The strike at General Motors Co.’s U.S. operations is far from settled, according to the union, casting a darker cloud over a carmaker watching losses pile up and the impact of the walkout spread.
In a letter Tuesday, United Auto Workers Vice President Terry Dittes said GM made a proposal the night before, but told members the offer “did not satisfy your contract demands or needs.” The UAW made the letter public just after the automaker announced it was forced to shut down a plant in Mexico making highly lucrative pickups.
“Regardless of what is publicized in print or social media, etc., there are still many important issues that remain unresolved,” Dittes wrote.
GM’s latest bid for a four-year labor deal fell short on job security, health care benefits, wages and how to manage temporary workers and skilled trades employees, the letter said. The union made a counter proposal and is waiting for GM’s response.
A GM spokesman responded by saying the company will “continue to negotiate and exchange proposals, and remain committed to reaching an agreement that builds a stronger future for our employees and our company.”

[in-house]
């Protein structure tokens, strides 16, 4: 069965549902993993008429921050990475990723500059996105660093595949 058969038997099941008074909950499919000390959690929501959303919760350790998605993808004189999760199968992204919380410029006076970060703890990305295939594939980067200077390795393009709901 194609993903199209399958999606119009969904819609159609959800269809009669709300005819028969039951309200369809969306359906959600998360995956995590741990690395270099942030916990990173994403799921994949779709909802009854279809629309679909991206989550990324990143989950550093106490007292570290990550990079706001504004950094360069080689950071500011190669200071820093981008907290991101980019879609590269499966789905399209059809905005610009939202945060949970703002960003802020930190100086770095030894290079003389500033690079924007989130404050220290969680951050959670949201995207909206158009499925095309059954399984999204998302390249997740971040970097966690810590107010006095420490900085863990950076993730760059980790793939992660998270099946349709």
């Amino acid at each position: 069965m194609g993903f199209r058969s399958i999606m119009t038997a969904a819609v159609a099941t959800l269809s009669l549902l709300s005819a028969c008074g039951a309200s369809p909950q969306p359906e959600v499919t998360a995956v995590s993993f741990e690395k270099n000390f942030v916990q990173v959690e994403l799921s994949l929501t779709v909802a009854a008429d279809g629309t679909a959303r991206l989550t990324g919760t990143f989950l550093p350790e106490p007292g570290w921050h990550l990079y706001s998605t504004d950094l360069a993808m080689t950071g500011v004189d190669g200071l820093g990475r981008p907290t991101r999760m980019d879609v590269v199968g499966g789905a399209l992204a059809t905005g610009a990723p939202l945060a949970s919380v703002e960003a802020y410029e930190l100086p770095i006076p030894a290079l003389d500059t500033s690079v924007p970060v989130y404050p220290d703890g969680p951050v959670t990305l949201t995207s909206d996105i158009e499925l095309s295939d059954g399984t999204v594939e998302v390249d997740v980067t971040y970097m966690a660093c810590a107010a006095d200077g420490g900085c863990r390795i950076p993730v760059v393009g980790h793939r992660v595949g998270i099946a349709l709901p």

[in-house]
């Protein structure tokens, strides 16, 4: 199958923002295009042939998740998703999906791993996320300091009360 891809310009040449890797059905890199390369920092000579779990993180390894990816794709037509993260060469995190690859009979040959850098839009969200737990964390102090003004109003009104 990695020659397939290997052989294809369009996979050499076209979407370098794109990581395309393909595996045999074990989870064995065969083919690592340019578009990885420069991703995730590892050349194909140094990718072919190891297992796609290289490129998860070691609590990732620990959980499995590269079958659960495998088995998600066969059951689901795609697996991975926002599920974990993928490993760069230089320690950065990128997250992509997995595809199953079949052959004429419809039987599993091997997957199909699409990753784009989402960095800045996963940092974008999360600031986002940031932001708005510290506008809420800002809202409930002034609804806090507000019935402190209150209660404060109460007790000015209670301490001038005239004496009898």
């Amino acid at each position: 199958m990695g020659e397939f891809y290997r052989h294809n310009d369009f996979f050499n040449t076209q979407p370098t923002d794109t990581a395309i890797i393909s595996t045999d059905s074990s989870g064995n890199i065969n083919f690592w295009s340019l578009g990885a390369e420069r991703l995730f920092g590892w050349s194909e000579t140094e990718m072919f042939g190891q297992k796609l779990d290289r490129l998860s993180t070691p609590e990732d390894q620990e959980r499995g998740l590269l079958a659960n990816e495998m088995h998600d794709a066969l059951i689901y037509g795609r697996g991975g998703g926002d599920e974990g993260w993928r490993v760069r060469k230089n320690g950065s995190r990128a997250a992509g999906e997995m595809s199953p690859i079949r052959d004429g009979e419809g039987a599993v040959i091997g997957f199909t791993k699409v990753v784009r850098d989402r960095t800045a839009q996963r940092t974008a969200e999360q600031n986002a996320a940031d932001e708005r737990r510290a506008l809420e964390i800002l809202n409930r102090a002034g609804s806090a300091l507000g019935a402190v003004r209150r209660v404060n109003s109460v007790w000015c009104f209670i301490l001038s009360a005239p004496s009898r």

As the strike wears on, both GM and the union’s members are feeling more pressure. For GM, it’s reaching a point where it may struggle to make up for lost production. Union workers meanwhile haven’t gotten a paycheck since Sept. 20 and are now living on $250 a week from strike funds.
The longest U.S.-wide strike in almost half a century at the automaker has lasted 16 days and cost GM $1 billion so far, according to JPMorgan analyst Ryan Brinkman. By the second week of the strike, most of GM’s North American plants were shut down.
One important factory that remained operational, a truck plant in Silao, Mexico, stopped work Tuesday due to parts shortages, and its 6,000 employees are being temporarily laid off. The facility builds the Chevrolet Silverado and GMC Sierra pickups, which are all-new and just ramping up to full production.
Workers at the plant, which is about 370 kilometers (230 miles) northwest of Mexico City, will take vacation or be placed on leave while getting paid a percentage of their salary, a spokeswoman said.
GM’s shares closed down 3.7% to $36.11, the biggest drop since the day after the strike began.
Only three GM assembly plants are still running in North America, said Dan Flores, a company spokesman.
A factory in Ingersoll, Ontario, and two in Mexico -- in Ramos Arizpe and San Luis Potosi -- are operational and should be able to keep going for an indefinite period, Flores said. Those plants make SUVs including the Chevrolet Equinox and Blazer models, and the GMC Terrain.
In the U.S., 46,000 UAW workers are striking. As a result, GM has temporarily laid off 3,600 workers in Canada.